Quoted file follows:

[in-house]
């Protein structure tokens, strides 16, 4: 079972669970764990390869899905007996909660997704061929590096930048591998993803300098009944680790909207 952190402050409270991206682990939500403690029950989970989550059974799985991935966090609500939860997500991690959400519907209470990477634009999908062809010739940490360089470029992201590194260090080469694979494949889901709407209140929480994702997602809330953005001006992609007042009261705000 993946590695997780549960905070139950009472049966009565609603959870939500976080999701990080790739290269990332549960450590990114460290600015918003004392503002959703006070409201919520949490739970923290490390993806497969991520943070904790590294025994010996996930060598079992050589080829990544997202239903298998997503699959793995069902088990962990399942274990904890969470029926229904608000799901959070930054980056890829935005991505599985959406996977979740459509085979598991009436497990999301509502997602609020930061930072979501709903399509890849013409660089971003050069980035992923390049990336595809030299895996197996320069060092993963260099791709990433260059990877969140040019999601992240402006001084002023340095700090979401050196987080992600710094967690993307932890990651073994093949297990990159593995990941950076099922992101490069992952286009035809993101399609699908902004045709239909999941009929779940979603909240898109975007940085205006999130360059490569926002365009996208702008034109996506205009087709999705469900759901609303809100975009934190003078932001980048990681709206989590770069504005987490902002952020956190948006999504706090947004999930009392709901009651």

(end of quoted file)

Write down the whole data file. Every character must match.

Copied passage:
[in-house]
């Protein structure tokens, strides 16, 4: 079972669970764990390869899905007996909660997704061929590096930048591998993803300098009944680790909207 952190402050409270991206682990939500403690029950989970989550059974799985991935966090609500939860997500991690959400519907209470990477634009999908062809010739940490360089470029992201590194260090080469694979494949889901709407209140929480994702997602809330953005001006992609007042009261705000 993946590695997780549960905070139950009472049966009565609603959870939500976080999701990080790739290269990332549960450590990114460290600015918003004392503002959703006070409201919520949490739970923290490390993806497969991520943070904790590294025994010996996930060598079992050589080829990544997202239903298998997503699959793995069902088990962990399942274990904890969470029926229904608000799901959070930054980056890829935005991505599985959406996977979740459509085979598991009436497990999301509502997602609020930061930072979501709903399509890849013409660089971003050069980035992923390049990336595809030299895996197996320069060092993963260099791709990433260059990877969140040019999601992240402006001084002023340095700090979401050196987080992600710094967690993307932890990651073994093949297990990159593995990941950076099922992101490069992952286009035809993101399609699908902004045709239909999941009929779940979603909240898109975007940085205006999130360059490569926002365009996208702008034109996506205009087709999705469900759901609303809100975009934190003078932001980048990681709206989590770069504005987490902002952020956190948006999504706090947004999930009392709901009651």